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Tiny Desert, Big State: A KJZZ Concert Series Lures Arizona Bands Out Into the Wild

Losjones recording their Tiny Desert Concert for KJZZ.EXPAND
Losjones recording their Tiny Desert Concert for KJZZ.
Amanda Luberto

Musicians often want their music to sound natural. But how often do they record a concert a few steps away from a chicken coop?

On a chilly January afternoon, the members of Losjones are doing just that. They’re standing around a rusted old truck at The Farm at South Mountain, waiting as members of the team at KJZZ’s Tiny Desert Concert series — senior producer Kaely Monahan, engineer Dario Miranda, and producer Amanda Luberto — prepare to film and record their performance.

“Can I hear the loudest thing you’re going to do?” Miranda asks Steve Jones, the band’s leader.

Jones smiles and gently strums his guitar. “That’s pretty much it,” he replies.

If the clucking chickens weren’t causing enough problems, a flock of ducks is now quacking in the distance. A few moments later, a car alarm shouts from the parking lot nearby.

“That doesn’t sound organic,” Jones quips.

After a few more checks of the camera and sound equipment, Jones, guitarist Craig Wallach, and mandolin player Marconias (yes, just one name) begin playing “Flophouse Fairies,” a folk-song tale about St. Elmo Bar in Bisbee. Their smooth harmonies drown out the din of animal noises. “Get yourself in from the rain,” the trio sing into a microphone.

Lauren Gilger, host of KJZZ’s The Show, the public radio program that has aired the Tiny Desert Concert series intermittently since 2014, walks up to listen. When the song’s done, she can’t resist commenting on the vocal poultry.

“It’s going to be rooster-y,” she says. “One came at us.”

“One of them was in rhythm with the song,” comments Miranda.

“We found a new drummer,” says Jones with a laugh.

“That was a fowl joke,” Miranda retorts.

As Luberto notes, filming in outdoor locations can be challenging — during their Tiny Desert Concert here, The Haymarket Squares needed eight takes due to the rain — but it adds a differentiating factor from the Tiny Desk Concert, the popular NPR Music segment that inspired it.

Many in the crew mention Sarah Ventre, the founder of Girls Rock! Phoenix (and a former Phoenix New Times contributor) when asked about Tiny Desert’s origins. Years ago, Ventre had an internship in Washington, D.C., with All Songs Considered host Bob Boilen. One of her duties was assisting with the Tiny Desk Concerts. When she later came to KJZZ, the station already was looking for a regular local music series, so she was able to offer up a little inspiration.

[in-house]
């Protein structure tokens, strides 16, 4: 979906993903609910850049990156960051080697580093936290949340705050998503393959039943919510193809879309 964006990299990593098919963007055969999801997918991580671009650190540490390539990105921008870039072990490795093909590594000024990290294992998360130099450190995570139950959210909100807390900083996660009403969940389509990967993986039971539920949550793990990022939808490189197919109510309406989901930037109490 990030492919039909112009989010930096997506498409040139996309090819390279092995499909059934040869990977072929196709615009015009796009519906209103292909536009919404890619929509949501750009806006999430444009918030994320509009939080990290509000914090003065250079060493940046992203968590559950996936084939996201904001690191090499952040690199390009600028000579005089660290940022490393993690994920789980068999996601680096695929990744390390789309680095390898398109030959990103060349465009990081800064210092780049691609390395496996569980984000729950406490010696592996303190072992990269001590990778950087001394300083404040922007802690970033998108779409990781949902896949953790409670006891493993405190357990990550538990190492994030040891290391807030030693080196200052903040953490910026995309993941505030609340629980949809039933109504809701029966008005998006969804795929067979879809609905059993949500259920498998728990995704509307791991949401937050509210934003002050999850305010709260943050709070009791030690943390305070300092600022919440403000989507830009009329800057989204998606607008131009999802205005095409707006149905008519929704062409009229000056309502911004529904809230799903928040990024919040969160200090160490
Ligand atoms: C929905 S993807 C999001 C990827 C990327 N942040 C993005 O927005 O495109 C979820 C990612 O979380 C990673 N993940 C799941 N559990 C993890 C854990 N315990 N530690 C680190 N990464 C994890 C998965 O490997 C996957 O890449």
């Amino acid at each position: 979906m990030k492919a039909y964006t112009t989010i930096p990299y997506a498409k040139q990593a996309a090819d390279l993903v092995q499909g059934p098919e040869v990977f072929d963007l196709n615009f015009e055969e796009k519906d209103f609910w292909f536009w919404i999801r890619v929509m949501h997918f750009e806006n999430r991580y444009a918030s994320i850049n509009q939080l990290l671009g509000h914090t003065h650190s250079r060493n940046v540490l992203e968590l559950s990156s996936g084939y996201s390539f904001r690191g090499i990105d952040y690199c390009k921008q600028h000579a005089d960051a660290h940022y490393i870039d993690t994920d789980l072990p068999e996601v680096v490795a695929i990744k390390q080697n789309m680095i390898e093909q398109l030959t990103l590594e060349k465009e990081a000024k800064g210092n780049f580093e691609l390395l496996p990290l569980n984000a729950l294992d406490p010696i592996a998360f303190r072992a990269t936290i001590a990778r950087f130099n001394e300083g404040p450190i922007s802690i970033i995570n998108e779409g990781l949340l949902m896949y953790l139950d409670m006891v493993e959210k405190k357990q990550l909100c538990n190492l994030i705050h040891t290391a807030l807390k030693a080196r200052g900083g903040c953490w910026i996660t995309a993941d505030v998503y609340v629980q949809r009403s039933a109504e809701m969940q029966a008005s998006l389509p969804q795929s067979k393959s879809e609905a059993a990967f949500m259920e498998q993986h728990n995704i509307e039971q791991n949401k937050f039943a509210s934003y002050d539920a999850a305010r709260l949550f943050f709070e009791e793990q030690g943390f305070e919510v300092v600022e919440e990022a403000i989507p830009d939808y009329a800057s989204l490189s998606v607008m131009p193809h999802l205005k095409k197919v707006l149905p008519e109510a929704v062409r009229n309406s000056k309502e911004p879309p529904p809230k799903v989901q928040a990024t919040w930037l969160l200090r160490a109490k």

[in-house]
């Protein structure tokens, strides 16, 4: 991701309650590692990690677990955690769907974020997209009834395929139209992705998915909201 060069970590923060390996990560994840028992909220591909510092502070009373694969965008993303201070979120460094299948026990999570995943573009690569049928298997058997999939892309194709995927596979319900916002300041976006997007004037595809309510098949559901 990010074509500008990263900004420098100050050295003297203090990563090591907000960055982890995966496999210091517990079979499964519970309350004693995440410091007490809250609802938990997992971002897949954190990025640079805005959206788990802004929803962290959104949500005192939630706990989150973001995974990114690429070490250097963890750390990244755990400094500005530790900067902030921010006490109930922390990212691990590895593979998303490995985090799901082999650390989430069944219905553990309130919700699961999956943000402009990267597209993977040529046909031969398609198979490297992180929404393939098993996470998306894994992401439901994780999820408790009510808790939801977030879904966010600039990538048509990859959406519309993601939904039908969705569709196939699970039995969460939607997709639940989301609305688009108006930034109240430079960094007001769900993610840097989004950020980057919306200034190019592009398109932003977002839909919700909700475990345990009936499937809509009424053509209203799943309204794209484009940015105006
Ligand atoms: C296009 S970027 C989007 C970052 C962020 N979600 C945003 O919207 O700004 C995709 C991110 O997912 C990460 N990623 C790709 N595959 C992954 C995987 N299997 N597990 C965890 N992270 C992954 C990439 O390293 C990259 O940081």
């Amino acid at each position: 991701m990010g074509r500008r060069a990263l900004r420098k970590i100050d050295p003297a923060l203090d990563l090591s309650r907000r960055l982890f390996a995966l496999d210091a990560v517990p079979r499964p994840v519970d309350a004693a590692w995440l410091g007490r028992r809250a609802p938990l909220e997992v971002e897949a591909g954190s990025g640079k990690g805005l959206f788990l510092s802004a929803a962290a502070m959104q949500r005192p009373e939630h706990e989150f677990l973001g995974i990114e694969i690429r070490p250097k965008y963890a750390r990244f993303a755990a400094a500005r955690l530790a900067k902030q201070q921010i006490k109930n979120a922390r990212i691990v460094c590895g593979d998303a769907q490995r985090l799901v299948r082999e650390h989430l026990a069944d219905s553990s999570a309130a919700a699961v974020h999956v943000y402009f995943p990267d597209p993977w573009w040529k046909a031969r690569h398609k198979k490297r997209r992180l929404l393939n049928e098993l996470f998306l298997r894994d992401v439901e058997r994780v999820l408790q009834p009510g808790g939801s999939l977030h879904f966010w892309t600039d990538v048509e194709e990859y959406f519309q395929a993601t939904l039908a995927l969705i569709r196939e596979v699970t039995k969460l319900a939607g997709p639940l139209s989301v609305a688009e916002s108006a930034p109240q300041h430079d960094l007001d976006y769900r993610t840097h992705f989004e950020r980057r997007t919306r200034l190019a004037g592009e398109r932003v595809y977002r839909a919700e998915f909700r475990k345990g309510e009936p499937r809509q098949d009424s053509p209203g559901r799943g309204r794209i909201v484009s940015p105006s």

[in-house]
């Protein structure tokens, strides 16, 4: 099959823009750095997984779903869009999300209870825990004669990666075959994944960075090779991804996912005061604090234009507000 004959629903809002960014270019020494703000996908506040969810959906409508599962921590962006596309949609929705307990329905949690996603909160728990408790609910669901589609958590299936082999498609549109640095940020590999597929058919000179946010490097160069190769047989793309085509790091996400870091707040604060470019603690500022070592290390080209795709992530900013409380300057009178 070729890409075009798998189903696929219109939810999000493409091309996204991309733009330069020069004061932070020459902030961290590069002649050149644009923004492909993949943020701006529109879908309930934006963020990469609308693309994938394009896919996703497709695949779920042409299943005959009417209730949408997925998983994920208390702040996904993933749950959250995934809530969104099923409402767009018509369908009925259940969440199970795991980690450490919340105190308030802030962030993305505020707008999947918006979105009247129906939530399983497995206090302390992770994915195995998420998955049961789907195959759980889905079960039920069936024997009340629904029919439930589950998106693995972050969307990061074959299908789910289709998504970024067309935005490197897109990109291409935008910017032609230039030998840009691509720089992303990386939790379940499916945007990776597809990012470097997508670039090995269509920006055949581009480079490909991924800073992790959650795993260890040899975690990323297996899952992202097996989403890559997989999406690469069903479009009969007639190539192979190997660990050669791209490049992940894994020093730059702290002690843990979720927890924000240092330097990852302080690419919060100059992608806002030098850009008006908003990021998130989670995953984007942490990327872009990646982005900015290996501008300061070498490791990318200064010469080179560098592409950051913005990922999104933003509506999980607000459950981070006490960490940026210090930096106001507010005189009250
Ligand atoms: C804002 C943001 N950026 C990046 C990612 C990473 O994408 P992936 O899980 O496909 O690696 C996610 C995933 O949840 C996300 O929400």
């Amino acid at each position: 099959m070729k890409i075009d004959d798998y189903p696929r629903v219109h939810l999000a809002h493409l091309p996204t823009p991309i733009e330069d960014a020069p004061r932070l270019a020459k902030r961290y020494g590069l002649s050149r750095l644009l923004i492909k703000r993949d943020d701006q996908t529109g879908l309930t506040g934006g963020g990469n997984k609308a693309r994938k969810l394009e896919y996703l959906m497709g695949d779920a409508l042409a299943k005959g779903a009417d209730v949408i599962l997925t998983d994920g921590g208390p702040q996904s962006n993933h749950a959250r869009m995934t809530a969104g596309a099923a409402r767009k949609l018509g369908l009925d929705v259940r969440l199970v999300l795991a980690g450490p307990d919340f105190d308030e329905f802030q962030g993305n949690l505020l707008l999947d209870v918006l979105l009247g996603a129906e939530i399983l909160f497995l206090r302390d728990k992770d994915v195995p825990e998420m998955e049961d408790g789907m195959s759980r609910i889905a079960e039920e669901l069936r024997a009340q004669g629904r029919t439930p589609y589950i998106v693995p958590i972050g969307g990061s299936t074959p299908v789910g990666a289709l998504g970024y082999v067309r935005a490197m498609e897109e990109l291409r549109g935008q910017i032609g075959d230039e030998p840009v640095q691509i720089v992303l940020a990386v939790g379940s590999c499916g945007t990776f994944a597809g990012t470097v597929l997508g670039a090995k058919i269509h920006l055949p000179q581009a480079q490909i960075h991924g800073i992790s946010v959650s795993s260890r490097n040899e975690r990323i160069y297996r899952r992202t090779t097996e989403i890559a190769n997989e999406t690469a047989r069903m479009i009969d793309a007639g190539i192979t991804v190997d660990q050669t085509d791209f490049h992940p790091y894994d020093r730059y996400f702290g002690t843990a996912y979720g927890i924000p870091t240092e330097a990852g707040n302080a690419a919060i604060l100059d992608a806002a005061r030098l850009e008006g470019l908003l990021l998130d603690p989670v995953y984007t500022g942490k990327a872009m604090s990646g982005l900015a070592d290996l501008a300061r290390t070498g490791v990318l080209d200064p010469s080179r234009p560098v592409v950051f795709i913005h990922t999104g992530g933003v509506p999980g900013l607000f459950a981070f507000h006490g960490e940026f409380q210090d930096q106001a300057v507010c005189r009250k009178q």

Though KJZZ is best known for playing jazz after 8 p.m., Luberto and Monahan cast a wider genre net for Tiny Desert Concerts. Luberto is always on the lookout for a location that matches the sound of the band. She recalls how a glass exhibit at the Scottsdale Museum of Contemporary Art complemented the dreamy techno-pop of MRCH, and the satisfaction of filming The Technicolors’ Brennan Smiley inside an empty Crescent Ballroom. In one eye-popping video, the crew filmed the local pop-punk group Sundressed at the top of South Mountain.

Listening to Jones croon about how “the mountains have dissolved” during “Red Tile Revolution,” it’s clear that his band is a natural fit for Tiny Desert Concerts. His lyrics tell a story about a time and place that no longer exists in the Valley, with all the rampant development going on.

“We want to make sure the band sounds good as well as looks good,” says Monahan. “The places where we film have been very receptive to playing in their space.”

After Losjones finish “Red Tile Revolution,” a song about the local bohemian commune The Baseline Mansion, Wallach and Marconias start to pack up their equipment. Jones and the KJZZ crew head toward a tin-roofed building west of the chicken coop for an interview. Gilger and Jones sit and chat about the stories behind his music. His story is not unlike other local songwriters. After steadily playing in rock bands in Tempe since the ’90s, he stepped away from music because he felt there wasn’t enough money in it. But it kept calling back to him. He picked up his guitar and started writing and performing folk songs as Losjones.

“[Gilger] made me think about things I hadn’t considered,” Jones says a few days later. “Some of my answers surprised me.”

Monahan and Luberto emphasize that above all else, they are looking for local musicians like Jones with personal and lyrical stories to tell from diverse points of view. In the case of songwriter Raquel Denis, singing about her life as an Afro-Latina in Arizona and the experiences her community faces became the story. “Sometimes it’s about their journey, or what they’re saying in their music has some depth,” says Luberto.

Both Luberto and Monahan have a wish list of bands they would like to do a Tiny Desert Concert. Monahan wants local icon Roger Clyne; Luberto is crossing her fingers, hoping to book The Maine.

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“The whole point is to highlight what we have here in Arizona,” says Monahan. “I feel like we get overlooked, but there are so many cool things happening here.”

Adds Luberto of our state, “Once you’re in, [the music] is so plentiful.”

Tiny Desert Concerts are available online at kjzz.org and on the radio at 91.5 FM.

Editor's note: In an earlier version of this story and in our print edition, we spelled Kaely Monahan's first name Kaley. We deeply regret the error.

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